Project: Research project

Project Details


DESCRIPTION (adapted from applicant's abstract): Simian immunodeficiency
virus (SIV) infection of macaques provides the best non-human primate model
for studying AIDS. We will utilize the SIV/macaque model to determine
whether Epstein Barr virus (EBV) can be used as a vector to generate strong
immune responses to SIV in vivo. It has been difficult to devise an
effective vaccine for human immunodeficiency virus (HIV). Live attenuated
SIV has protected rhesus macaques from subsequent challenge with pathogenic
strains of SIV. However, questions concerning the safety of this live
vaccine still remain. Since HIV and EBV share many similar characteristics,
we propose to use EBV as a live virus vector for generating SIV-specific
responses. We will use both EBV-transformed B Lymphocyte cell lines (BLCL)
stably transfected with SIV genes and mini-EBV vectors expressing SIV genes
to immunize rhesus monkeys.

In many respects, EBV and the HIV share several important characteristics.
Both of these viruses cause a massive T-cell proliferative response upon
infection. This is especially evident in the CD8+ subset of T cells, and
there is some evidence to suggest that both of these viruses induce an
antigen-specific response within the first month after infection. There is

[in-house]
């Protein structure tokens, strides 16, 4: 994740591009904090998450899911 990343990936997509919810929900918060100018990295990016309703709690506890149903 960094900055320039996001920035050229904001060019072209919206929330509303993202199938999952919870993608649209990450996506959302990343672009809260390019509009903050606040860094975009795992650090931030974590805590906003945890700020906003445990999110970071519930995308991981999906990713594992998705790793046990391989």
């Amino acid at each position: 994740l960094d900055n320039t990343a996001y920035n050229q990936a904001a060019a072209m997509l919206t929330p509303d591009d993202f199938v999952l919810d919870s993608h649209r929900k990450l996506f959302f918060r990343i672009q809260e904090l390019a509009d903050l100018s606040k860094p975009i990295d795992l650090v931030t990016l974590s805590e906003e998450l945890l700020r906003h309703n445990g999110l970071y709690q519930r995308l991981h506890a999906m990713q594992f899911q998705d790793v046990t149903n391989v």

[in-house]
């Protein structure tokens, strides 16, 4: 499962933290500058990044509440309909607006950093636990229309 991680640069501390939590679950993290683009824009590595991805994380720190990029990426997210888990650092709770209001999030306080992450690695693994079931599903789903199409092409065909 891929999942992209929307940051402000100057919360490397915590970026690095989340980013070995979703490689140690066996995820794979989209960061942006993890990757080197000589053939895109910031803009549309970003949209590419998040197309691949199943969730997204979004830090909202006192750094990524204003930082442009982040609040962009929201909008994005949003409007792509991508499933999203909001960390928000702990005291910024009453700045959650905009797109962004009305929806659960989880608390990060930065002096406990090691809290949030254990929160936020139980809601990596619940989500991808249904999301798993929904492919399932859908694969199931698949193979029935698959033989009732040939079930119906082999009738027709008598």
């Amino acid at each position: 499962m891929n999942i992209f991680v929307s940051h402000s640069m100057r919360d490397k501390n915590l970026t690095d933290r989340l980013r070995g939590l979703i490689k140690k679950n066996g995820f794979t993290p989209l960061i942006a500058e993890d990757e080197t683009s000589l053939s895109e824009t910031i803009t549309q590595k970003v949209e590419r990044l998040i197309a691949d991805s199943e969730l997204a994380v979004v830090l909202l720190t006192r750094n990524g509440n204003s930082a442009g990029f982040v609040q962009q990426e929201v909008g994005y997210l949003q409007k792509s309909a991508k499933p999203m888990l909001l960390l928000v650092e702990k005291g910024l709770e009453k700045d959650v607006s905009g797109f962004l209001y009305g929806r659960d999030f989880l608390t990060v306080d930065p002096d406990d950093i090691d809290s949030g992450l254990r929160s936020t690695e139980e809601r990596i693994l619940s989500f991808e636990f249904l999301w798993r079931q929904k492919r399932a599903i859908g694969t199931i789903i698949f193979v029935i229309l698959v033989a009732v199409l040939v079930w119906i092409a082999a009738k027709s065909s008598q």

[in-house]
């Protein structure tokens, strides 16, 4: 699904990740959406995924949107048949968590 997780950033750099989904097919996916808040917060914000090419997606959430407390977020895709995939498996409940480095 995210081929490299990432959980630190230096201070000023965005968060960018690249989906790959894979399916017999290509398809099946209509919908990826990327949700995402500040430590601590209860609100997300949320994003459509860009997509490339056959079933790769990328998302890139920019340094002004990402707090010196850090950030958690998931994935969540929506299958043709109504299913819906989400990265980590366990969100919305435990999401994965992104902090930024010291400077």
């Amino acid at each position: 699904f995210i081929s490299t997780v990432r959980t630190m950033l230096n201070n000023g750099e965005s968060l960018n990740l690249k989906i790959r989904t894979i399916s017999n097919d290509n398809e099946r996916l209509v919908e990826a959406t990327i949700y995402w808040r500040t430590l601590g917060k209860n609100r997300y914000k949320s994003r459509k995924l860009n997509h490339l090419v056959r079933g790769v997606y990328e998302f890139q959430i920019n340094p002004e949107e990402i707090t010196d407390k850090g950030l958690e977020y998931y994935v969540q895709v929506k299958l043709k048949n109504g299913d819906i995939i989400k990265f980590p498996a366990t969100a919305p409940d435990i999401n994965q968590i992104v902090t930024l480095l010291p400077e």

also evidence that CD8+ cytotoxic T lymphocytes (CTL) provide some kind of
protection against infection with both of these viruses. Individuals that
have been previously infected with EBV will occasionally exhibit EBV-induced
tumors if they are immunosuppressed. Withdrawal of the immunosuppression
normally results in disappearance of the tumors. EBV and HIV are also
persistent lymphotropic viruses. That is, after the initial round of
replicative activity, both of these viruses assume a quiescent state within
the immune system. These similarities between EBV and HIV make the use of
EBV as a vector to deliver HIV genes an excellent candidate for inducing
strong immune responses. The fact that EBV infected-B cells home to the
lymph nodes suggests that EBV would be an excellent live virus vector for
HIV. In this proposal, we will develop EBV based vectors to use as AIDS
virus vaccines using the rhesus monkey as an animal model to test these

In Specific Aim I we will test the hypothesis that transfection of
EBV-transformed autologous BLCL with vectors expressing SIV genes can be
used to generate a strong AIDS-virus specific immune response in MHC defined
animals. In Specific Aim II, we will test the hypothesis that a mini-EBV
vector expressing SIV genes can be used to generate an AIDS-virus specific
immune response in MHC-defined animals.
Effective start/end date2/1/981/31/01


  • National Institute of Allergy and Infectious Diseases
  • National Institute of Allergy and Infectious Diseases: $62,000.00
  • National Institute of Allergy and Infectious Diseases


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